Let me start by restating our opposition to index investing when it comes to corporate bonds (we would say that, wouldn’t we). An equity index is an index of success – as the company prospers and its market capitalisation rises, its weighting in the index increases. Bond indices are buckets of failure. The more a company borrows, the greater its weighting in the bond index. If you follow a bond index, and a company within it doubles its leverage, making its failure more likely, you will have to increase your exposure to that company. Companies like Ford and General Motors were at one stage 23% of the European high yield market – today GM bonds trade at between 15 and 30 cents in the dollar. There is no more depressing sight in the world than a bond fund manager rejoicing in the default of a company because he or she was “underweight” the benchmark. If you don’t like a company, or even a whole sector, don’t invest in it. The index issue might soon become very important for high yield investors, as bank bonds continue to tumble.
We have been very clear on our views on Tier 1 bank bonds over the course of this credit crisis. These bonds just had their worst week ever, with prices down on average around 20%. A new Lloyds 13% Perpetual Tier 1 was issued at a price of 100 on Monday, briefly traded at a 2 point premium, before falling by 50 points by the end of the week, as nationalisation fears accelerated. One broker held a competition to see if this was the worst performance from a corporate bond ever (the “winner” though was a high yield deal issued in the last cycle where the issuing company had a major accounting fraud discovered on the weekend after issue, although at least in this case the sponsoring investment bank made investors whole, taking the loss themselves).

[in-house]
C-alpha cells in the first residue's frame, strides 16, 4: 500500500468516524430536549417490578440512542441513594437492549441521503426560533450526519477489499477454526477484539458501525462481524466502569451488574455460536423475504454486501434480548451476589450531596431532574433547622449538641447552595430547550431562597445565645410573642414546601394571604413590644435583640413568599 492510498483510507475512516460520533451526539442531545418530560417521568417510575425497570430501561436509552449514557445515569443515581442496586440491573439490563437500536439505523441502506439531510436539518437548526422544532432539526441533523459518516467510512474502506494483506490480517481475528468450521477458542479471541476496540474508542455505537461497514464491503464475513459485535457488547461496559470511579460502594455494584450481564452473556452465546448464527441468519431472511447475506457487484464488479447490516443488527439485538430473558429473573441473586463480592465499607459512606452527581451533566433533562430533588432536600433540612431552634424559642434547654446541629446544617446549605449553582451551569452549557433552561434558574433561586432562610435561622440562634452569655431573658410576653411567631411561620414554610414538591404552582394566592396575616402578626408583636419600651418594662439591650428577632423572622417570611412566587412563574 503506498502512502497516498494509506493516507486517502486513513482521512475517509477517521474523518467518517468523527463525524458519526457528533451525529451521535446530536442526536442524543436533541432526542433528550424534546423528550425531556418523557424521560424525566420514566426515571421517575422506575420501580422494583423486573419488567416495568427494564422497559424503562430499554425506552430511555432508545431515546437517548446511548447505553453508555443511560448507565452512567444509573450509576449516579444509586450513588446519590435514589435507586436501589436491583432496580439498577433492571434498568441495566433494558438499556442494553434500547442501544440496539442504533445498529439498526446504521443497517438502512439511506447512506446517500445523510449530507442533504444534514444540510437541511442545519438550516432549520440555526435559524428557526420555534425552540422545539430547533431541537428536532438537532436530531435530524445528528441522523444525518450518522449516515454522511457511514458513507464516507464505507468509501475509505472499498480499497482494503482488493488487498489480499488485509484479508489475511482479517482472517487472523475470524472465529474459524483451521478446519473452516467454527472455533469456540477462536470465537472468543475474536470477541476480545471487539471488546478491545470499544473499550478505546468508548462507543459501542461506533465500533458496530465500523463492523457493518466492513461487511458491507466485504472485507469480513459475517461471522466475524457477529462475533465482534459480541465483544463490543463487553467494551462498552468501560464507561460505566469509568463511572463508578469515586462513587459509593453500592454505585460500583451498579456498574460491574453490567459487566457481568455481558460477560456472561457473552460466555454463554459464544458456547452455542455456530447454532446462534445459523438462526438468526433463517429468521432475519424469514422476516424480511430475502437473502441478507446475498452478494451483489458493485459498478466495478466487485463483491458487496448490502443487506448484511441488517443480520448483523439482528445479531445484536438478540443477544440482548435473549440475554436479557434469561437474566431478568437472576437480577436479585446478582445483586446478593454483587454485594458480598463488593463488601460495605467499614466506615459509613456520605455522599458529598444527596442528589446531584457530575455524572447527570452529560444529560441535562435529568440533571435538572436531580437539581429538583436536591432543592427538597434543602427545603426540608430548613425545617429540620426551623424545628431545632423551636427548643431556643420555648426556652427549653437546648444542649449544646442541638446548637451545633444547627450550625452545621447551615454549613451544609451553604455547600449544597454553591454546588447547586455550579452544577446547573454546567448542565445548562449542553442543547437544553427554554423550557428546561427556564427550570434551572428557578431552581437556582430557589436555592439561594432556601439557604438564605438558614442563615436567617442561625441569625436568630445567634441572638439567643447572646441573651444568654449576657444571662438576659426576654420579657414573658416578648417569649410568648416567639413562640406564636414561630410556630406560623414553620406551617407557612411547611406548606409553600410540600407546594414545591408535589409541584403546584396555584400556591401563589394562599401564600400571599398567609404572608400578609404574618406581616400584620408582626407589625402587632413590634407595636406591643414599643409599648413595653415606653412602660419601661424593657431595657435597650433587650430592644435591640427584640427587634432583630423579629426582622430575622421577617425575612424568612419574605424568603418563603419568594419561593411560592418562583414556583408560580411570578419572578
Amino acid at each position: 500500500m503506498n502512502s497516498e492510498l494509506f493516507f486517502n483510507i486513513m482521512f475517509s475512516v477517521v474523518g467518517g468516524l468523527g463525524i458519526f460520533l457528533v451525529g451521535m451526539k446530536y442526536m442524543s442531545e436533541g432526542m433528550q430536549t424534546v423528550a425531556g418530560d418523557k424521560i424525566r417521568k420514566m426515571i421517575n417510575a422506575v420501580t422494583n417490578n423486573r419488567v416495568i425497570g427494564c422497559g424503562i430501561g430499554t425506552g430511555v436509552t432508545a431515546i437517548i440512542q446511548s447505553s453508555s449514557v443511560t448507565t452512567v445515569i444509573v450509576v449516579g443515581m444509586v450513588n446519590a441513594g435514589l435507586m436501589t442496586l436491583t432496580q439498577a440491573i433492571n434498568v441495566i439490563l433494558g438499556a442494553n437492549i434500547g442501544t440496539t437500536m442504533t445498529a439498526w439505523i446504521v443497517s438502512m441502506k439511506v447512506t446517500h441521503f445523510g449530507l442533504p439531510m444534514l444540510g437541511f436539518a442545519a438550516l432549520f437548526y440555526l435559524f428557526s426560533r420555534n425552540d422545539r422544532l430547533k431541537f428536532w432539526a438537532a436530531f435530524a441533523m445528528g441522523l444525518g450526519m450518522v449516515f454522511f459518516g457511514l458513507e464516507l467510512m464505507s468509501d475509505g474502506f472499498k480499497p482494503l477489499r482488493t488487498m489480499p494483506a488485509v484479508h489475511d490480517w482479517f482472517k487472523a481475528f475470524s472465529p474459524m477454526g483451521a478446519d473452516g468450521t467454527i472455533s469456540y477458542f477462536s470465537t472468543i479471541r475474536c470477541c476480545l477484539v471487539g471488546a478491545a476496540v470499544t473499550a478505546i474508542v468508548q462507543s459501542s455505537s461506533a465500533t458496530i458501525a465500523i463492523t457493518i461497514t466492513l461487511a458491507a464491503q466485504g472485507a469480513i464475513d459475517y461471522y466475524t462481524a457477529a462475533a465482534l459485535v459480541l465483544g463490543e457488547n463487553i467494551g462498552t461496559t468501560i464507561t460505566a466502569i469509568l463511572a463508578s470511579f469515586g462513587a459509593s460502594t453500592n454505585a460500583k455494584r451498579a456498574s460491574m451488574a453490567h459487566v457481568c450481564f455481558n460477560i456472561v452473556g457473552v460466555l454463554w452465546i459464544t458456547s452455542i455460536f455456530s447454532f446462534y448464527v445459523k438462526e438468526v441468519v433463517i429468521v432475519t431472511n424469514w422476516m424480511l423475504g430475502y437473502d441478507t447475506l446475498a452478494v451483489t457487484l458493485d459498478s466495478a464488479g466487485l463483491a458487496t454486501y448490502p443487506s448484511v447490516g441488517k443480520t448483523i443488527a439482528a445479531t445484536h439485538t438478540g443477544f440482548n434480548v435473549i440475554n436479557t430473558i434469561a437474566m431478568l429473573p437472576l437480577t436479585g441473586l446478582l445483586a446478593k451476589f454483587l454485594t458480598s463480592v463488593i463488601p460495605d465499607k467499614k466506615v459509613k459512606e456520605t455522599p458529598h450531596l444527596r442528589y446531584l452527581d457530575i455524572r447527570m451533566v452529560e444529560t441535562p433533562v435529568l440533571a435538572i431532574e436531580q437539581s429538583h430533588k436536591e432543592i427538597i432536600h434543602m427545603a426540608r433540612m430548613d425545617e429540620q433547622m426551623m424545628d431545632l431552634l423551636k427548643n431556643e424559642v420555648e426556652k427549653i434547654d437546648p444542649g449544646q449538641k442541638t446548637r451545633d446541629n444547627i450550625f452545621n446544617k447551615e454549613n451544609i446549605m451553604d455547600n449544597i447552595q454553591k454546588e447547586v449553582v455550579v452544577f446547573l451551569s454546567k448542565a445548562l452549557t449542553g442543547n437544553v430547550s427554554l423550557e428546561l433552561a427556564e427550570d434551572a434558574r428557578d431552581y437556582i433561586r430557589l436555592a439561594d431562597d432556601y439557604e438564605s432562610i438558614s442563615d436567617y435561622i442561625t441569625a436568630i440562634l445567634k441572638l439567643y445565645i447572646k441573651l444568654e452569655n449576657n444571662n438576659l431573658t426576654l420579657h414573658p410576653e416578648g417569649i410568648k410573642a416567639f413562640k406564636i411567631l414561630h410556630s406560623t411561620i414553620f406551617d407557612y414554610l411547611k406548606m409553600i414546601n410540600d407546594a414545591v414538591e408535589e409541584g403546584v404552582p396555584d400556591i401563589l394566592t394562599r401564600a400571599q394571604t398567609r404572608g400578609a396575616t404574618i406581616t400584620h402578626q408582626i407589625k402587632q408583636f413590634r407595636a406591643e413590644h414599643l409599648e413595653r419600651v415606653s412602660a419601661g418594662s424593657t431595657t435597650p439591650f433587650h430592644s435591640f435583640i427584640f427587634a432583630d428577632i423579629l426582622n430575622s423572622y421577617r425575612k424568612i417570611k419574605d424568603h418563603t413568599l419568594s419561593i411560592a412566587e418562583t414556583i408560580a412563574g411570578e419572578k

RBS has just had its T1 bonds downgraded to sub-investment grade (BB+ or below). This means that they will enter the high yield bond indices in February, and, when the rating agencies catch up with our internal ratings, there are likely to be many more bank bonds entering the high yield universe.
The European Tier 1 market has a value of Eur 40.7 billion, compared with the European High Yield market which is Eur 49.5 billion in size. On a worst case scenario, Tier 1 could therefore become 45% of the high yield market. This raises a lot of questions – not least, do high yield investors have the skills and appetite to invest in financial bonds (a very different animal to the usual LBO industrial and media names that are the mainstay of high yield investing). Also, will downgrades from investment grade provoke heavy selling from funds which are not allowed to hold high yield?
So more bad news for Tier 1 – but perhaps one crumb of comfort. The prices have fallen to such levels that for some bonds, the bank needs only to keep paying for 2 more coupons before an investor has seen a full return of capital. Whilst full nationalisation of some banks is a step nearer, governments are making it up as they go along, and there is obviously some option value to owning subordinated bank bonds at extremely distressed levels. Full wipe outs can still occur, but the risks are at least a bit more symmetrical at these super-distressed levels.